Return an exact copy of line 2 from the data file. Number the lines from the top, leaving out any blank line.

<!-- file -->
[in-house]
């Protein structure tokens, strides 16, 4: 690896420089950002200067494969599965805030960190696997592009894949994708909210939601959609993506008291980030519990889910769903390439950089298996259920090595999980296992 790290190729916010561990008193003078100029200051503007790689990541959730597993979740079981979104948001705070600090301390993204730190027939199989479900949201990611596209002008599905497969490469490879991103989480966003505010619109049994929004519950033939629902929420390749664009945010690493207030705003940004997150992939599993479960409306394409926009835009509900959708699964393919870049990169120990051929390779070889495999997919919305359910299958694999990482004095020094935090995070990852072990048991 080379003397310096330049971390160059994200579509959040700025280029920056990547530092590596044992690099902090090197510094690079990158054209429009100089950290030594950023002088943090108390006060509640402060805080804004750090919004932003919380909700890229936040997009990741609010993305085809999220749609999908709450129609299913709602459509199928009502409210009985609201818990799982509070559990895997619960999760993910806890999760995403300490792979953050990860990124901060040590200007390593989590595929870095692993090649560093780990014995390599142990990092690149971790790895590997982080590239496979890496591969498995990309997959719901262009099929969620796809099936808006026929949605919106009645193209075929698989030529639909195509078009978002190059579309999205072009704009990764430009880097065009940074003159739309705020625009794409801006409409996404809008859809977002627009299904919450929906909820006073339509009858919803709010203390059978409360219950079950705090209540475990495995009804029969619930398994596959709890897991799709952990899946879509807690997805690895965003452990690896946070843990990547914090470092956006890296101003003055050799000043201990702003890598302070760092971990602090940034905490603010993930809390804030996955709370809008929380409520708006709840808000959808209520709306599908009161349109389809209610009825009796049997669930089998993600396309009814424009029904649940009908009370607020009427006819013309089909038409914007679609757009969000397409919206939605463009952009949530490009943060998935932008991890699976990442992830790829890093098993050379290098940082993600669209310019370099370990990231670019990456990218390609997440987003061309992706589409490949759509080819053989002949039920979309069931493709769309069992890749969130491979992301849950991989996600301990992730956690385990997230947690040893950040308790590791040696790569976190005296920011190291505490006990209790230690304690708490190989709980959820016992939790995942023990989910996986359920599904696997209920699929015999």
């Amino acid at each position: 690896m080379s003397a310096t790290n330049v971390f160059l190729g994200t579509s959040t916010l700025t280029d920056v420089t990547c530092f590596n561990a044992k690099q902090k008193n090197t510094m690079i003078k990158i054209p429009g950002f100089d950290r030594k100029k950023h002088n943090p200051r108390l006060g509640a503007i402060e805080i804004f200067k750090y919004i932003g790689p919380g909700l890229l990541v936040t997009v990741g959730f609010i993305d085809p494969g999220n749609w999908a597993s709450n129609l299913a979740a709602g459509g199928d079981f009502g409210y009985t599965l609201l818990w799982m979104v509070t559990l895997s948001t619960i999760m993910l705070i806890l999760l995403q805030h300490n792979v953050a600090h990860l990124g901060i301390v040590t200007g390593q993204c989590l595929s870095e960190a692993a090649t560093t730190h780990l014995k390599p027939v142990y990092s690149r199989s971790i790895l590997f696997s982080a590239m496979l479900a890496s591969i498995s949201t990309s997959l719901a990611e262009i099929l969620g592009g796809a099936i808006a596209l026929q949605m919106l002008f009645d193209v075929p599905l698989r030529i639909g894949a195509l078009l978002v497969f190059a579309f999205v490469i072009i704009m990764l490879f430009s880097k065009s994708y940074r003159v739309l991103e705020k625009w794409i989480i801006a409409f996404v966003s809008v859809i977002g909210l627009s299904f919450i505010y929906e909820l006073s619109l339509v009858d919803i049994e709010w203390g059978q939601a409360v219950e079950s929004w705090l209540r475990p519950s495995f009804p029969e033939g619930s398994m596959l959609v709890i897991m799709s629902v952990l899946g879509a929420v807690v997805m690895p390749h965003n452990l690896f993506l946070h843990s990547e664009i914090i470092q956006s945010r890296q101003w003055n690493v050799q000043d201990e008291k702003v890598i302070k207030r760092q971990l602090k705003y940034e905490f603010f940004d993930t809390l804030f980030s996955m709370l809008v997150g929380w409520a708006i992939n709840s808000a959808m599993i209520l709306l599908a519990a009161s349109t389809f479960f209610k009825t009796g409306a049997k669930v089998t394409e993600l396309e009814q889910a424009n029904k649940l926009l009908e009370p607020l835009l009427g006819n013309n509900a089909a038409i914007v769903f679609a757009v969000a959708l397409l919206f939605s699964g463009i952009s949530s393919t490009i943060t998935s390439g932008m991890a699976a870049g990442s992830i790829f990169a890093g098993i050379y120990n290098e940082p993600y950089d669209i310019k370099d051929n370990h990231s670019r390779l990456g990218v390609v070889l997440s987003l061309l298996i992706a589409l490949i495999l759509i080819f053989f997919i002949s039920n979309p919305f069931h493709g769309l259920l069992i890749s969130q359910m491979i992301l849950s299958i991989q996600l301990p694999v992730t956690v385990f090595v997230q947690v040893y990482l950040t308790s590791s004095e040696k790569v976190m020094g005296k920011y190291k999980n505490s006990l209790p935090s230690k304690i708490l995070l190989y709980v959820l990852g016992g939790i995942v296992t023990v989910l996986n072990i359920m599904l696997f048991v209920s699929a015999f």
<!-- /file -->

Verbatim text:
């Protein structure tokens, strides 16, 4: 690896420089950002200067494969599965805030960190696997592009894949994708909210939601959609993506008291980030519990889910769903390439950089298996259920090595999980296992 790290190729916010561990008193003078100029200051503007790689990541959730597993979740079981979104948001705070600090301390993204730190027939199989479900949201990611596209002008599905497969490469490879991103989480966003505010619109049994929004519950033939629902929420390749664009945010690493207030705003940004997150992939599993479960409306394409926009835009509900959708699964393919870049990169120990051929390779070889495999997919919305359910299958694999990482004095020094935090995070990852072990048991 080379003397310096330049971390160059994200579509959040700025280029920056990547530092590596044992690099902090090197510094690079990158054209429009100089950290030594950023002088943090108390006060509640402060805080804004750090919004932003919380909700890229936040997009990741609010993305085809999220749609999908709450129609299913709602459509199928009502409210009985609201818990799982509070559990895997619960999760993910806890999760995403300490792979953050990860990124901060040590200007390593989590595929870095692993090649560093780990014995390599142990990092690149971790790895590997982080590239496979890496591969498995990309997959719901262009099929969620796809099936808006026929949605919106009645193209075929698989030529639909195509078009978002190059579309999205072009704009990764430009880097065009940074003159739309705020625009794409801006409409996404809008859809977002627009299904919450929906909820006073339509009858919803709010203390059978409360219950079950705090209540475990495995009804029969619930398994596959709890897991799709952990899946879509807690997805690895965003452990690896946070843990990547914090470092956006890296101003003055050799000043201990702003890598302070760092971990602090940034905490603010993930809390804030996955709370809008929380409520708006709840808000959808209520709306599908009161349109389809209610009825009796049997669930089998993600396309009814424009029904649940009908009370607020009427006819013309089909038409914007679609757009969000397409919206939605463009952009949530490009943060998935932008991890699976990442992830790829890093098993050379290098940082993600669209310019370099370990990231670019990456990218390609997440987003061309992706589409490949759509080819053989002949039920979309069931493709769309069992890749969130491979992301849950991989996600301990992730956690385990997230947690040893950040308790590791040696790569976190005296920011190291505490006990209790230690304690708490190989709980959820016992939790995942023990989910996986359920599904696997209920699929015999």